- Topics overview
- 3D Printing
- Disruptive Technology
- Global Family Companies
- Robotics & Drones
- Commodities (CMCI)
- Swiss Low-Volatility
- UBS LPCI
K Switzerland Low Volatility Index
Investing continuously in Switzerland's most stable companies
PERLES on the K Switzerland Low Volatility Index
I. Achieving your goal with less volatility
The prevailing opinion among economists since the 1960s is that lower risk goes hand in hand with lower earnings expectations. Since the advent of Smart Beta strategies, this approach is increasingly being called into question. Studies show that it is quite possible to achieve excess returns with lower risk.* The K Switzerland Low Volatility Index applies this approach on the Swiss equity market. For this purpose, the index pursues a lowvolatility strategy. The basis for this is the 300 most liquid equities in Switzerland, from which the 20 securities with the lowest price fluctuation are selected each month. This can contribute significantly to calming the portfolio, especially in turbulent markets.
II. The efficient weighting
Smart Beta are transparent, rules-based investment strategies in which the index weighting is aligned according to such criteria as dividends, the price-to-earnings ratio, equal weighting, growth rates or low-volatility. In fact, the Smart Beta study published in November 2015 by the Cass Business School shows that in the period from January 1969 to December 2014 eight alternative weighting criteria performed better than the capitalization-weighted benchmark. The lowvolatility strategy yielded the highest risk-adjusted return among all eight examined weighting approaches.*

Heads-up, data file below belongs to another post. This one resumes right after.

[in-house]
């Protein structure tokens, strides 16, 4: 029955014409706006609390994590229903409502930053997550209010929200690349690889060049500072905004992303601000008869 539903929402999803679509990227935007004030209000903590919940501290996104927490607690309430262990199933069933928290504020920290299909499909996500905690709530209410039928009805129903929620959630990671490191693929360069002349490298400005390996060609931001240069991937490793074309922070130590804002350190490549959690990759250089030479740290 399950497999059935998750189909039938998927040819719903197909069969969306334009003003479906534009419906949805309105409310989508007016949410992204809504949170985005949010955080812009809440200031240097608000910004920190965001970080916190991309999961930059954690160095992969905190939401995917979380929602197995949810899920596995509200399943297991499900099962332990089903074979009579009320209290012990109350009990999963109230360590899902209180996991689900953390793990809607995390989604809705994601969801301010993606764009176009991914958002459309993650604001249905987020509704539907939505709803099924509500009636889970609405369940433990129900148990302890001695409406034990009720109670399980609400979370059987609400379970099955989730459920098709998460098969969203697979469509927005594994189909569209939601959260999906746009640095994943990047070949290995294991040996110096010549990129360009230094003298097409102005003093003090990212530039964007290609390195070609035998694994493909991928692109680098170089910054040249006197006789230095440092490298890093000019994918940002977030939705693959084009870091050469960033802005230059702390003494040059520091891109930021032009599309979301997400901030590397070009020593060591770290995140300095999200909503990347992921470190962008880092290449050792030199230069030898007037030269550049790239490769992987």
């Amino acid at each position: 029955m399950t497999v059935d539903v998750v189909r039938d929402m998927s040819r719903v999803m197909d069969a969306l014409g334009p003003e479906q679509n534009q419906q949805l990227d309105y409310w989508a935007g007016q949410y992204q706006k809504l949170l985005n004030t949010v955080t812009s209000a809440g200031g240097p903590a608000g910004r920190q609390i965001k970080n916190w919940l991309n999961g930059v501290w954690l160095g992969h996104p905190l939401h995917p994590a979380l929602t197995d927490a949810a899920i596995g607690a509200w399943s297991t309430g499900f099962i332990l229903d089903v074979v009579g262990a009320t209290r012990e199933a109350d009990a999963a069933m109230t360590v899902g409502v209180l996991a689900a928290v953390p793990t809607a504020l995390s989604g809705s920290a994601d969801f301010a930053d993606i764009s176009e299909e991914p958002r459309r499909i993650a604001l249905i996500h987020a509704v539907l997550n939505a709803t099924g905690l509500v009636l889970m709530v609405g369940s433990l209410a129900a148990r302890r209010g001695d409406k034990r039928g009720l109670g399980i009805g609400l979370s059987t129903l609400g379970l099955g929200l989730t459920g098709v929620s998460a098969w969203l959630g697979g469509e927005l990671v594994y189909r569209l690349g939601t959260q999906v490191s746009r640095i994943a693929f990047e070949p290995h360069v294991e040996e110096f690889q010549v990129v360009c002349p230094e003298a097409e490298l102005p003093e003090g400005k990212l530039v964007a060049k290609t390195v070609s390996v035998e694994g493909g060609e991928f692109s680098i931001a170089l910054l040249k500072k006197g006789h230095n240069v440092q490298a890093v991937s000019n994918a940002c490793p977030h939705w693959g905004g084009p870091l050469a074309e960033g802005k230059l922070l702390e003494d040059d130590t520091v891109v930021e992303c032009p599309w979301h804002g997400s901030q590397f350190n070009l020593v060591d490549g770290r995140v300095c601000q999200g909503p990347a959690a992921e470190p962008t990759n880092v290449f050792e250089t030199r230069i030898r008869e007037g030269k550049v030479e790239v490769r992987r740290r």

III. Stability in the Swiss equity market
The question of whether the low-volatility strategy might work in Switzerland has been impressively answered by the historical review of the K Switzerland Low Volatility NTR Index since the beginning of February 2006. Accordingly, not only was the index volatility lower than the SMITM – as expected – but at 7.0 percent per annum, the average return was more than twice as high as that of the Swiss benchmark index. This results in an impressive Sharp ratio, i.e. the risk-return ratio, of 0.47. This illustrates that, also in the Swiss equity market, sometimes strength lies in calmness.
*Source: Cass Business School, "Smart Beta", November 2015.
Opportunities & Risks